Many Japanese Spitz are excellent actors (the circus genes of the first Russian “Japanese” no-no and will remind of themselves) and even more wonderful companions, ready to follow the owner to the ends of the world. By the way, if you are not too lazy to instill guard habits in your ward, he will not let you down either and will notify you in time of the impending “robbery of the century”.

An important point: no matter how universally charming a pet is, get ready for the fact that from time to time he will “put on a crown” to prove to the world that the spirit of a majestic samurai can hide in a small body. It looks ridiculous, but it is definitely not worth condoning such behavior: there should be only one leader in the house, and this is a person, not a dog.

education training

The main thing in raising a Japanese Spitz is the ability to quickly establish emotional contact. If the dog loves the owner and trusts him, there are no difficulties in training. And vice versa: if the “Japanese” did not manage to find his niche in the new family, even an experienced cynologist will not be able to turn him into an obedient companion. So as soon as a four-legged friend has moved into your house, look for a special key to his heart, because then it will be too late.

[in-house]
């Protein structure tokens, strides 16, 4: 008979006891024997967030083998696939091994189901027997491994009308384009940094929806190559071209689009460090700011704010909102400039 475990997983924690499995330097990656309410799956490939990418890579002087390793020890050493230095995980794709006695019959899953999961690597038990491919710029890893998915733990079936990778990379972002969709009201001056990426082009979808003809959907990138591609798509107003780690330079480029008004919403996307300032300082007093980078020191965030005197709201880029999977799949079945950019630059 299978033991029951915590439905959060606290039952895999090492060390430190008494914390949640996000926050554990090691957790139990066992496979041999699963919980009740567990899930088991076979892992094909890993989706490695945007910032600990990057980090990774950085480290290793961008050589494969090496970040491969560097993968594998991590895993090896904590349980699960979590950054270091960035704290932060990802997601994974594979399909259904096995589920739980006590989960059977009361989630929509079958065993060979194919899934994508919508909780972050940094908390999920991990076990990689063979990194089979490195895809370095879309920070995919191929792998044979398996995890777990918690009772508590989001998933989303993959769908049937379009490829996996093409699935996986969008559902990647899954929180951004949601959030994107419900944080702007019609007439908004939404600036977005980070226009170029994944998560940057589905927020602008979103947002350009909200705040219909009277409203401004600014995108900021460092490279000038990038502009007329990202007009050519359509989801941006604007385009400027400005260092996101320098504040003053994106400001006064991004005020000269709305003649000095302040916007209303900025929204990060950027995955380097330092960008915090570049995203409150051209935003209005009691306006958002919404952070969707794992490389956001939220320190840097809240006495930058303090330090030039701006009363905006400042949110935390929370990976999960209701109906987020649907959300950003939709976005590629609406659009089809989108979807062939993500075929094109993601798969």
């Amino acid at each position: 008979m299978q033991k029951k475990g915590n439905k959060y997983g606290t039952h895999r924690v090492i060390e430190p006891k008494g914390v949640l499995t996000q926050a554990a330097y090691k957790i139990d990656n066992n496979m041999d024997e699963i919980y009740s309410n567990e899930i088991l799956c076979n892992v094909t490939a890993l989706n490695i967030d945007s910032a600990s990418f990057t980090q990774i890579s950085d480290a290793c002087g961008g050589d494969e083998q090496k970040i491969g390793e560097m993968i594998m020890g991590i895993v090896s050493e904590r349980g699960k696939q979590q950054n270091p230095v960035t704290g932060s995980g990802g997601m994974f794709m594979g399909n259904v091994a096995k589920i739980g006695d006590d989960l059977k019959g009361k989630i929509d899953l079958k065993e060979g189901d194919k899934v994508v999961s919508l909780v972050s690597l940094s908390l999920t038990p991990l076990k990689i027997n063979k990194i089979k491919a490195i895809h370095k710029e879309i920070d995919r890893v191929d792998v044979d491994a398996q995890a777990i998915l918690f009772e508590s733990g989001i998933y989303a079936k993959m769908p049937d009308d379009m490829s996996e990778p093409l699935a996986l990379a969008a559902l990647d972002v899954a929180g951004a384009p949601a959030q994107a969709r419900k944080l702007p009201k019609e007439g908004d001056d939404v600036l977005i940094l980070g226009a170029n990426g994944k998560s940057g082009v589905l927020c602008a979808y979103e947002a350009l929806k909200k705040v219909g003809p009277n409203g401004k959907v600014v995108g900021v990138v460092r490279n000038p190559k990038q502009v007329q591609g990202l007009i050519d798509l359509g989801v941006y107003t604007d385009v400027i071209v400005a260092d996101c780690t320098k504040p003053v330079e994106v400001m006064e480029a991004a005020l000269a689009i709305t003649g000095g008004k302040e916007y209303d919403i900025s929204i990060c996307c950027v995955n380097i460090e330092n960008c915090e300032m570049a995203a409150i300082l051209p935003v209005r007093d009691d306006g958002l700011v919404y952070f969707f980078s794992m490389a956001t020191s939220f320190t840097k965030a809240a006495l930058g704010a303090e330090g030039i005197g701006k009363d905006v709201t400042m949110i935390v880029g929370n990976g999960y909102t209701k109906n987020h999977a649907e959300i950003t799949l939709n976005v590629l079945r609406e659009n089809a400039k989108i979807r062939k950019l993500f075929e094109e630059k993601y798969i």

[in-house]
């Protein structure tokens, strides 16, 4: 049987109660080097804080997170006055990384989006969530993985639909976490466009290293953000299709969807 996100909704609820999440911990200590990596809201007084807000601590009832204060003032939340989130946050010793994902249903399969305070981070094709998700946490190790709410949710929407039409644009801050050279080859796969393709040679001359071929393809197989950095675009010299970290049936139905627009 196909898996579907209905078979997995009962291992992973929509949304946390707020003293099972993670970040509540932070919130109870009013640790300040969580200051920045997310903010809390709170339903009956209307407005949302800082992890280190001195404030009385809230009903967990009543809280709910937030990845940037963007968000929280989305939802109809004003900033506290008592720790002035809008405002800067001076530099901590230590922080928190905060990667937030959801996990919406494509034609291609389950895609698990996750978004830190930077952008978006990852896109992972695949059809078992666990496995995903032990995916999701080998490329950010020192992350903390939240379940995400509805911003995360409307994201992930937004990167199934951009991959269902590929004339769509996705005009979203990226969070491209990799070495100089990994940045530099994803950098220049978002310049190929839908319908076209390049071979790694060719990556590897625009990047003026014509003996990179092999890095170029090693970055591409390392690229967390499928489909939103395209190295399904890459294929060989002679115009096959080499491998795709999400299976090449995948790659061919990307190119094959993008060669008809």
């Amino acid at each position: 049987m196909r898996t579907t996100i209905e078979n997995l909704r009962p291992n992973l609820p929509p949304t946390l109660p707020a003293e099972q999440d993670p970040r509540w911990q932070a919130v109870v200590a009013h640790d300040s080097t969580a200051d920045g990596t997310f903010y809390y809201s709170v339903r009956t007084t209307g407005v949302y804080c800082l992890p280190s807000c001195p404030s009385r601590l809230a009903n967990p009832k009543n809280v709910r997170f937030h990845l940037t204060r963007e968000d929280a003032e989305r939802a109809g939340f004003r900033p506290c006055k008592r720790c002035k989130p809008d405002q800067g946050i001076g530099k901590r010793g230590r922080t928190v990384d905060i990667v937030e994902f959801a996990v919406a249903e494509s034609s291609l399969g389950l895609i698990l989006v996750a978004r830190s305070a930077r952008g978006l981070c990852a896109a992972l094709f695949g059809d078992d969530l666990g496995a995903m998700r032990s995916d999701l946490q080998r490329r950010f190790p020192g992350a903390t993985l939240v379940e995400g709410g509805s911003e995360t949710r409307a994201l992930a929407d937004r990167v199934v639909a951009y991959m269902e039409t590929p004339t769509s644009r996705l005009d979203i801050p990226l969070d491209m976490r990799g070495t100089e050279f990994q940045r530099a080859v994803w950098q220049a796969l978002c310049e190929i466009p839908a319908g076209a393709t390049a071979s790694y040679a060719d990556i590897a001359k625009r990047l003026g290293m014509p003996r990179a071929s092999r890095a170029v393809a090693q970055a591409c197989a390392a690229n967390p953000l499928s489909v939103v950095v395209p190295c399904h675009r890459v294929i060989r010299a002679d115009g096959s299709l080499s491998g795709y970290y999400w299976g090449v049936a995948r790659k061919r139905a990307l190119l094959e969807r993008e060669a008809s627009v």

Do not confuse warm, trusting relationships with connivance. Undoubtedly, the Japanese Spitz is sweet and charming, but in this world not everything is allowed to him. And since punishment does not pass with these Asian cunning, try to put pressure on them with the seriousness of your tone and the persuasiveness of your demands. In particular, the dog must clearly understand that picking up any objects from the ground and accepting treats from strangers are taboo. By the way, do not expect that the pet will demonstrate exemplary obedience in all life situations without exception. The Japanese Spitz is too smart to enjoy the role of a blind performer: he agrees to be friends with you, but not to run for “your majesty” for slippers and chips.